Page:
For Mary Webster and Perry Miller
First words
We slept in what had once been the gymnasium.
Quotations
As all historians know, the past is a great darkness, and filled with echoes. Voices may reach us from it; but what they say to us is imbued with the obscurity of the matrix out of which they come; and, try as we may, we cannot always decipher them precisely in the clearer light of our own day.
Time has not stood still. It has washed over me, washed me away, as if I’m nothing more than a woman of sand, left by a careless child too near the water.
The shell of the egg is smooth but also grained; small pebbles of calcium are defined by the sunlight, like craters on the moon. It's a barren landscape, yet perfect; it's the sort of desert the saints went into, so their minds would not be distracted by profusions. I think that this is what God must look like: an egg. The life of the moon may not be on the surface, but inside.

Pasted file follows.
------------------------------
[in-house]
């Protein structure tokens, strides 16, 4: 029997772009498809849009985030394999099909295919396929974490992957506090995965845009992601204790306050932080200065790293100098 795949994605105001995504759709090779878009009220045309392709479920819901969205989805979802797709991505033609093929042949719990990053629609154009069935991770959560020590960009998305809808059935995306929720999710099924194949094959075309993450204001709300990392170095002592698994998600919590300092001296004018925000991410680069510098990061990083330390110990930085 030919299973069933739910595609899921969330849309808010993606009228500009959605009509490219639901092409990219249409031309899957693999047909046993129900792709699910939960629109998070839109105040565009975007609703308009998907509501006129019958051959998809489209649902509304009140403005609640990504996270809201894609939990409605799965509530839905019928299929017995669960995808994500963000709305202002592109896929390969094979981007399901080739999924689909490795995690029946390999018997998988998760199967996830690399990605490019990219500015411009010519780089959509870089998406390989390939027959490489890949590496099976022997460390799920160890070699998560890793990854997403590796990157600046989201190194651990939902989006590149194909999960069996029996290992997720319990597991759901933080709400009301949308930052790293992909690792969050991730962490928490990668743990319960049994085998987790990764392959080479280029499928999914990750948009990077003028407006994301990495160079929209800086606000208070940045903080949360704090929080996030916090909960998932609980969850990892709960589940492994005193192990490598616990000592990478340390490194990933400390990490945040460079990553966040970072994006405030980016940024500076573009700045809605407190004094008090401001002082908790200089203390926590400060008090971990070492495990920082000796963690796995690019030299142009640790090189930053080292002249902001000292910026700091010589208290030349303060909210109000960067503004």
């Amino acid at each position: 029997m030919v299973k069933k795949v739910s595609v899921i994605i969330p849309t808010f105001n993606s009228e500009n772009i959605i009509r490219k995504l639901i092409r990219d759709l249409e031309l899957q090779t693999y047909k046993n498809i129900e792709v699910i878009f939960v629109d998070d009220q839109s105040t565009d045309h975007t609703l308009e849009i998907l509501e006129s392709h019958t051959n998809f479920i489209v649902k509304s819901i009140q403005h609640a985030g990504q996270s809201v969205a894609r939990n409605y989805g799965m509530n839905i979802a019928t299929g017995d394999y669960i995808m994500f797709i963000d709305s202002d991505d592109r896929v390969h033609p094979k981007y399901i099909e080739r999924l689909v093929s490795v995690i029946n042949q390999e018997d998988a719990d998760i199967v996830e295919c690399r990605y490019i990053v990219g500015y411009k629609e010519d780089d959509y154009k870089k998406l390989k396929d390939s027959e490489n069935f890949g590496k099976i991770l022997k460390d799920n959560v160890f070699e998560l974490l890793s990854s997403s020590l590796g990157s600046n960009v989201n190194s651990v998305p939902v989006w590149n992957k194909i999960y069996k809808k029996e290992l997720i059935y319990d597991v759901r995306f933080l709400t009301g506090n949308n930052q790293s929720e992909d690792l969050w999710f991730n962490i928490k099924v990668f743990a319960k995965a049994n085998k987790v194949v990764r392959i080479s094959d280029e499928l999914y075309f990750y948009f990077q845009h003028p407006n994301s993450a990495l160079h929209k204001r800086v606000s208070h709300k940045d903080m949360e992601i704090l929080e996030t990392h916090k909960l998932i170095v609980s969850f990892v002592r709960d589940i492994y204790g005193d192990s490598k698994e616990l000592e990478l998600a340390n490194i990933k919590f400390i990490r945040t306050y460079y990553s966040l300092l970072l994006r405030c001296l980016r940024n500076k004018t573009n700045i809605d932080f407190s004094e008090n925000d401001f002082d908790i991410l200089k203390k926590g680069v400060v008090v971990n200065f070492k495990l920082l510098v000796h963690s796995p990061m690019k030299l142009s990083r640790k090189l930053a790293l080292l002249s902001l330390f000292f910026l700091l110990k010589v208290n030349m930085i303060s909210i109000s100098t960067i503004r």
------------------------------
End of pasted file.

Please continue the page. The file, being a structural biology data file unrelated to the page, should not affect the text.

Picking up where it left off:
But remember that forgiveness too is a power. To beg for it is a power, and to withold or bestow it is a power, perhaps the greatest. Maybe none of this is about control...Maybe it's about who can do what to whom and be forgiven for it. Never tell me it amounts to the same thing.
There is more than one kind of freedom, said Aunt Lydia, freedom to and freedom from. In the days of anarchy, it was freedom to. Now you are being given freedom from. Don't underrate it.
Last words
(Click to show. Warning: May contain spoilers.)
(Click to show. Warning: May contain spoilers.)
Disambiguation notice
The Reading Guide Edition is the substantial equivalent the main Handmaid's Tale work, with a few additional pages of questions for groups to consider at the back. Please therefore leave these works combined together. Thank you
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Wikipedia in English (6)

Book description